A cold can be distinguished from classic flu in the following ways:
- Symptoms of influenza come on more quickly and are usually more severe than those of a cold.
- Weakness, fatigue, body aches and headache are very common and often severe with classic flu; they are less common and less severe with a cold.
- Fever is very common with flu and may be as high as 40ºC in adults. Chills and shaking are also common. Colds usually don’t cause fever in adults, and if fever is present, it is generally low-grade.
- Severe symptoms of flu often last five to seven days. In most cases the worst of a cold is over in two to four days.
- When there have been confirmed cases of influenza in an area, symptoms of fever, muscle aches and cough are most likely to be due to flu.
Most colds will be over in 7 to 10 days, and can usually be treated at home. If there is a mild fever and a feeling of lethargy in the early stages of a cold, bed rest is advisable.
The following are some practical methods that may help to alleviate cold symptoms.
Inhale steam, with or without aromatic oils such as eucalyptus or camphor, but be careful to avoid burns.
Use over-the-counter cold preparations available at pharmacies. Most of these contain aspirin or paracetamol with or without codeine, and a decongestant (vasoconstrictor) such as pseudoephedrine to reduce nasal stuffiness. Pseudoephedrine should not be taken if you have heart disease, high blood pressure, prostrate problems, diabetes or thyroid problems. Do not give aspirin-containing medications to children with viral infections.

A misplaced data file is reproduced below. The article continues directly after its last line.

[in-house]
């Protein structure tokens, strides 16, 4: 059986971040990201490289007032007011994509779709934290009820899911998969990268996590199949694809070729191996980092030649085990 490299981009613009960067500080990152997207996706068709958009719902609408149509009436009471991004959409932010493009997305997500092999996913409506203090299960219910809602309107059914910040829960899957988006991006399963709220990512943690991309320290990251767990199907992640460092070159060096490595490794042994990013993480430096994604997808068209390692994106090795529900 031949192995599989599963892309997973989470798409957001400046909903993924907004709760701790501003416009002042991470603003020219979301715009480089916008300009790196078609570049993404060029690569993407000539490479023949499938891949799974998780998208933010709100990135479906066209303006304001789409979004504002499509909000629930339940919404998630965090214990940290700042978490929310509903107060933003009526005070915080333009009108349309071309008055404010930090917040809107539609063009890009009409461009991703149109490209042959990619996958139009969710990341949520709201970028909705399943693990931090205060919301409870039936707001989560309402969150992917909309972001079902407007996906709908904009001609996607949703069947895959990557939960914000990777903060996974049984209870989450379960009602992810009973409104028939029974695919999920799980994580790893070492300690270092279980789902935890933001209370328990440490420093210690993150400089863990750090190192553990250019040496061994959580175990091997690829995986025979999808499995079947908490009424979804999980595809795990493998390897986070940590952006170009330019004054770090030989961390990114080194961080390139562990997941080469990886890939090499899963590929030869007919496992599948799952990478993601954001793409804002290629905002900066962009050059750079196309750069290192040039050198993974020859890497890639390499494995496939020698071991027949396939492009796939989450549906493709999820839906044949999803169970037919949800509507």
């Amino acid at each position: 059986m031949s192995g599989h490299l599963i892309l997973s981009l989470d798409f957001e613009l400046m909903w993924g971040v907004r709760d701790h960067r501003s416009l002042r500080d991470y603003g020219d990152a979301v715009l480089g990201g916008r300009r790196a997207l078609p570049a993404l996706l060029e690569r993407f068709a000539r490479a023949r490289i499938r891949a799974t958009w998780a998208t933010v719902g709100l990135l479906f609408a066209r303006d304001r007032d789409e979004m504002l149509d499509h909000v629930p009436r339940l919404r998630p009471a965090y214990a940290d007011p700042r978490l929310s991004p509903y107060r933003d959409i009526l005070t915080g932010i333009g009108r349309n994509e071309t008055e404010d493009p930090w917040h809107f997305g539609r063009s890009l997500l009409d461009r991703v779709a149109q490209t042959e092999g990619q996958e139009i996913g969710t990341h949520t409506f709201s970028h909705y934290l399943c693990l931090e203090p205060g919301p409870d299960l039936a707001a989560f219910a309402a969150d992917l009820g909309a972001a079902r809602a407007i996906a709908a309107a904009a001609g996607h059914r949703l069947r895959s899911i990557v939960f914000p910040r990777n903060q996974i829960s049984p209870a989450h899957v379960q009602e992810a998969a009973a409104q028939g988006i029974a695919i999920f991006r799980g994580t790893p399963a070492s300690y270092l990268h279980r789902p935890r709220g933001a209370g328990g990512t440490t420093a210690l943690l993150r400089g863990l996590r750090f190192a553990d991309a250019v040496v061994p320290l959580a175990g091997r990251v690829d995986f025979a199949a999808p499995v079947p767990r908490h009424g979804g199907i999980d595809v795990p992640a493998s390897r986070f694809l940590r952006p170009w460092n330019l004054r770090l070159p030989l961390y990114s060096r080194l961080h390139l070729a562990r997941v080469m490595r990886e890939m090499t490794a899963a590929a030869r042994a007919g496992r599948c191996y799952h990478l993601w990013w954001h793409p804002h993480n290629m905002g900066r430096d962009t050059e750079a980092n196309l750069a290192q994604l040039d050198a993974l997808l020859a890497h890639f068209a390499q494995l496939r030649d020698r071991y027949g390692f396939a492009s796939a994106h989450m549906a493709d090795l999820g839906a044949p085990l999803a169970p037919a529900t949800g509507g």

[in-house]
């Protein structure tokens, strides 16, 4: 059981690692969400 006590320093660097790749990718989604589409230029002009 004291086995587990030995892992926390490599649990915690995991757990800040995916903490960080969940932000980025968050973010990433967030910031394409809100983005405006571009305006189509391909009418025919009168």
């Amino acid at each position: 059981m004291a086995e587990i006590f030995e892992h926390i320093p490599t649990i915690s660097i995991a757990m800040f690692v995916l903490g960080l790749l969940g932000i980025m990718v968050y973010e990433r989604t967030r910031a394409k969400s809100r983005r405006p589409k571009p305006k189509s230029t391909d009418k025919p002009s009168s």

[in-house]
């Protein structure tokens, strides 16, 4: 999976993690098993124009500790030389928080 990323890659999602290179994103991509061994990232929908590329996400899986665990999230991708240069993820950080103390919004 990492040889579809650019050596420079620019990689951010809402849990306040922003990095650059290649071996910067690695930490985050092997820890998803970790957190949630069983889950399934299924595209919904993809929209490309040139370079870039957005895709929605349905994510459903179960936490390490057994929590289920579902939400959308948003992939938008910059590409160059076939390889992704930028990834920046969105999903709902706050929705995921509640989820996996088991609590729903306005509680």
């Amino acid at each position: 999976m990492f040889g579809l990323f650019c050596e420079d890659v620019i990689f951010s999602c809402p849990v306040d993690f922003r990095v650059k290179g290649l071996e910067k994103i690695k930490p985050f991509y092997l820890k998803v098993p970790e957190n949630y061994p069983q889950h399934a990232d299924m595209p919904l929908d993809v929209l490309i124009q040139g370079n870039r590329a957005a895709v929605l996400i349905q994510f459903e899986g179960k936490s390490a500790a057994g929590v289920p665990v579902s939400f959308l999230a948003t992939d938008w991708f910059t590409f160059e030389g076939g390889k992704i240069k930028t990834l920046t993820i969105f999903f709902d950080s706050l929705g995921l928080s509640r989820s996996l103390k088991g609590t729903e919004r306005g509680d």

Antihistamine preparations are of little value in colds unless one has an allergic tendency. Drowsiness may be a problematic side effect.
Some cough preparations ease a dry, hacking cough, but a wet cough should not be suppressed, as it is important to cough up infected lung secretions.
Mucolytics may help to thin nasal mucus and allow it to drain, which may help prevent secondary bacterial infections such as sinusitis.
Antibiotics will not improve cold symptoms and will not prevent a bacterial infection from developing after a cold. However, antibiotics may be prescribed for bacterial complications such as sinusitis or ear infections.
It has been suggested that use of vitamin C can alleviate symptoms, especially if taken early on in the course of the illness. However, no scientific evidence exists to prove or disprove this advice. Doses of 1-2g a day may shorten the duration and severity of colds, but this varies. Do not use such high doses of Vitamin C for long periods.
If patients are prone to herpes infections (cold sores) on the lips, they should start applying aciclovir cream to the areas where the sores usually occur. This might prevent cold sores from appearing, and if they do appear, they will be less severe.